First off, it appears that if they fly from a Wyoming airport they will have to connect through Denver, so it might be best if they catch the flight in Denver. My relatives in Cheyenne pretty much always drive to Denver before flying anywhere, but then I also have lots of relatives in Denver, so the Cheyenne contingent can always find family to visit and stay with if they want.

There are lots of flights to Puerto Rico from Denver with only one change, usually in Miami. St. Thomas, USVI can also be gotten to with only one change, but there aren't as many flights and they're a little more expensive. Antigua can also be gotten to with only one change, but there are even fewer flights than for STT and they are even more expensive.

The other suggestions are beautiful places to visit, but they will all require the grandkids to make even more plane changes, in small airports, where I, personally, would be concerned about the assistance and attention they would get from the airport personnel.
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post #6 of 15 Old 01-11-2013 Thread Starter
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Re: Caribbean advice

Thanks for all the advice. Last night I did my home work and everyones ideas look good.

Lot can change in a years time but thinking of making land fall in Martinique then moving up to Antigua.

I noticed that the windward side of Martinique has a lot of bays inside the barrier reef. Looks a lot like the S. Pacific Islands. our SV is aluminum centerboard and we draw 1 meter. Have any of you spent time on the windward side of Martinique? I read it can be done if you know what you are getting into.

Cheers
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post #7 of 15 Old 01-11-2013
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Re: Caribbean advice

The boat we've cruised on down there had a 7 foot draft.. the windward side of Martinique never came up.....

Ron

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".. there is much you could do at sea with common sense.. and very little you could do without it.."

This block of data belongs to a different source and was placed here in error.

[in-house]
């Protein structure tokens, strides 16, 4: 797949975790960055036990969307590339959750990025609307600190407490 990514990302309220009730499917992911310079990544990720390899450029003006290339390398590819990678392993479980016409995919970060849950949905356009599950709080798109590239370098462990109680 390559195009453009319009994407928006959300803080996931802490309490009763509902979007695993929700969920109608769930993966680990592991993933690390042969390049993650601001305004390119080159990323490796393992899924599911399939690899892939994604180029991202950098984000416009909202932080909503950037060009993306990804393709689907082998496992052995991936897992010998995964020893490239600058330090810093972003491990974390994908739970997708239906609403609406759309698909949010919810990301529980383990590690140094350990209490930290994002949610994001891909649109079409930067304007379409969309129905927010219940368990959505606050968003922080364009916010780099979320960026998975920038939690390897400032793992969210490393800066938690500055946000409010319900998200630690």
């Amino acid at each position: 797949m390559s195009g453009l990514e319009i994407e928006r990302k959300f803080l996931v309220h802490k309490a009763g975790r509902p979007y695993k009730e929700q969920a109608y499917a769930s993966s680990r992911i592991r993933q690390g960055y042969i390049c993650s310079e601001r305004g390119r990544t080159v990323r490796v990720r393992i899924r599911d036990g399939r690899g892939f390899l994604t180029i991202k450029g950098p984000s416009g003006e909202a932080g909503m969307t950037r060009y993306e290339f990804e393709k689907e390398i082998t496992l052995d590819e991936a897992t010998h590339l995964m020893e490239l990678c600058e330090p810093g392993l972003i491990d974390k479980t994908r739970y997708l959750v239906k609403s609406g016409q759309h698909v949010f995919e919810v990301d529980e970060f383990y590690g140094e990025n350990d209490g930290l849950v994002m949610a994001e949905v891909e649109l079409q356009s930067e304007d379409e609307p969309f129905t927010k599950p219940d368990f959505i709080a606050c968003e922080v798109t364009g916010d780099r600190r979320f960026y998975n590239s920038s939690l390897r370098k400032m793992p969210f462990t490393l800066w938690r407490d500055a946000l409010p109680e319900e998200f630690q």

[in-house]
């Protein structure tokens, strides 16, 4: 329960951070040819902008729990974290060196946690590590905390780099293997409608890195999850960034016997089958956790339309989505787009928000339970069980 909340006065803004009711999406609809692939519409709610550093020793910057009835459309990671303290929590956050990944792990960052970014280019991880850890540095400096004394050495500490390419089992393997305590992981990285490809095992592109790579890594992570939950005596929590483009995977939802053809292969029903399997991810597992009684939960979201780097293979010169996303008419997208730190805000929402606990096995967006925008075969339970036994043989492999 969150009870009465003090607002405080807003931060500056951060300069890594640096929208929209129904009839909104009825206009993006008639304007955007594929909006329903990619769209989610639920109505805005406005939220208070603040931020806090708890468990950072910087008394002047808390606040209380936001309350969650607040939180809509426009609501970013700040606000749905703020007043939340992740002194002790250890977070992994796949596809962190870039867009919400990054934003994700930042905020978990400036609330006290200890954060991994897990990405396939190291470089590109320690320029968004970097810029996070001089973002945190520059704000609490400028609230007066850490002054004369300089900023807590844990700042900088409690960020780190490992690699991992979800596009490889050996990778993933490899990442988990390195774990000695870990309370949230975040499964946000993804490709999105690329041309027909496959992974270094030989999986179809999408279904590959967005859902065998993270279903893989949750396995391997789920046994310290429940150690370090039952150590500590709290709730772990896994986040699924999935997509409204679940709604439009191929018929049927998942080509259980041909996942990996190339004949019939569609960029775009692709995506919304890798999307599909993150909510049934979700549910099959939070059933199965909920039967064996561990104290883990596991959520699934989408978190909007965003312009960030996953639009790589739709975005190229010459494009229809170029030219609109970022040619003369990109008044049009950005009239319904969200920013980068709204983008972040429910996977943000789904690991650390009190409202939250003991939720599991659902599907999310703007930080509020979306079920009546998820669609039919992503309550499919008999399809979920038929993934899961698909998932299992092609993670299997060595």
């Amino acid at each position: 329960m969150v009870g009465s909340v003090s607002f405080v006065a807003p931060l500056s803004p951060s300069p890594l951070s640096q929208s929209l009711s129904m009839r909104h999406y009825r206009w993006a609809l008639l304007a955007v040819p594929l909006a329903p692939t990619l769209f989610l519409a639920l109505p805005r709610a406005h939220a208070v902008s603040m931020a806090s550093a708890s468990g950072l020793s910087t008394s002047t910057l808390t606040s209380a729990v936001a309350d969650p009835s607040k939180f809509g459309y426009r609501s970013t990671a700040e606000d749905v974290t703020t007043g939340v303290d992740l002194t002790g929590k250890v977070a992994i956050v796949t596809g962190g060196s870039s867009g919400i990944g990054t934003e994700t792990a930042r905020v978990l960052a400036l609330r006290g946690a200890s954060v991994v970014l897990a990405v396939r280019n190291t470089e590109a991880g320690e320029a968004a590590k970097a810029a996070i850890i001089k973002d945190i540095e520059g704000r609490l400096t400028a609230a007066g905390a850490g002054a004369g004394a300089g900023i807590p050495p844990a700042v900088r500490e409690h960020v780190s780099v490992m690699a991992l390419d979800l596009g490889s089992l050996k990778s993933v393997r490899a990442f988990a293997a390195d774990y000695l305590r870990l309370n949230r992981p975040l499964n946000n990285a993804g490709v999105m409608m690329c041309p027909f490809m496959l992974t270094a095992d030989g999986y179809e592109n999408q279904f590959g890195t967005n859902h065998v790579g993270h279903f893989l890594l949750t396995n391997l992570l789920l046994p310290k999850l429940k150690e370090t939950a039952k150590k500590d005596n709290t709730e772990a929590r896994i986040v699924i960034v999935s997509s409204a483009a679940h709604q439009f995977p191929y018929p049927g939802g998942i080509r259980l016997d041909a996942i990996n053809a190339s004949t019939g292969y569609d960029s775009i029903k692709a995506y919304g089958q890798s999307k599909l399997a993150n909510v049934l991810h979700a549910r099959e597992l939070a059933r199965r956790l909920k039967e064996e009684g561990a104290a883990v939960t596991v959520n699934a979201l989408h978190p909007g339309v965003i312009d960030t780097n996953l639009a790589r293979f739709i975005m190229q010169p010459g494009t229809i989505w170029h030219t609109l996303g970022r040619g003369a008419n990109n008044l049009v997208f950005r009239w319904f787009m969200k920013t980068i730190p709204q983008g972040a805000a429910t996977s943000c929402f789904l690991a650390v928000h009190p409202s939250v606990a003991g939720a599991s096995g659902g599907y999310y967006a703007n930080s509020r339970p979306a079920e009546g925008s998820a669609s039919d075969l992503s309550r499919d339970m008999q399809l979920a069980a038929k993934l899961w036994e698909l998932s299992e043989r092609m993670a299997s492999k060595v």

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post #8 of 15 Old 01-11-2013
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Re: Caribbean advice

I've spent 4 winters in the Eastern Caribbean and have seen most of it. Faster and Mark in their posts above offer good suggestions. Antigua is a great island with the best parts IMO being English Harbor (home of Nelson's Shipyard) and Nonsuch Bay, a fairly remote spot on the windward side sheltered behind a reef. The French islands are nice and very cosmopolitan by Carib standards. Our favorite spots in the French islands include Iles de Saintes and some of the bays south of Fort de France on Marintique. If you're looking for some city life Fort de France (Martinique) and Point-a-Pitre (Guadeloupe) are good choices, but are lacking somewhat in "island" atmosphere. Sint Maarten (Dutch)/St. Maritin (FR) is a good stop and as mentioned the marine trades available there are very good. The Dutch side offers easier anchoring (Simpson Bay Lagoon) and is a bit over-developed IMO having much less charm than the French side. There are places in Sint Maarten where you think you're in the US.

Re routing for young travelers from Wyoming -- they will have to change planes somewhere. They can probably get direct flights to many major islands from Chicago and many more islands from Miami / Ft. Lauderdale. Flying through San Juan presents even more island destination options with the major US airlines and is an easy connection to places like the US and BVI. Islands where it might be difficult for you to get to the airport to pick them up would be anywhere in St. Vincent and the Grenadines, Dominica, the airport on the south side of St Lucia, anywhere in Martinique except Marin and Fort de France, anywhere in Guadeloupe except Point-a-Pitre and anchorages on the east and south coasts of Puerto Rico. Among the easiest places in the Caribbean for meeting arriving crew are St. Thomas, BVI (Beef Island), Sint Maarten, Antigua, Point-a-Pitre, Fort de France and Castries in St. Lucia.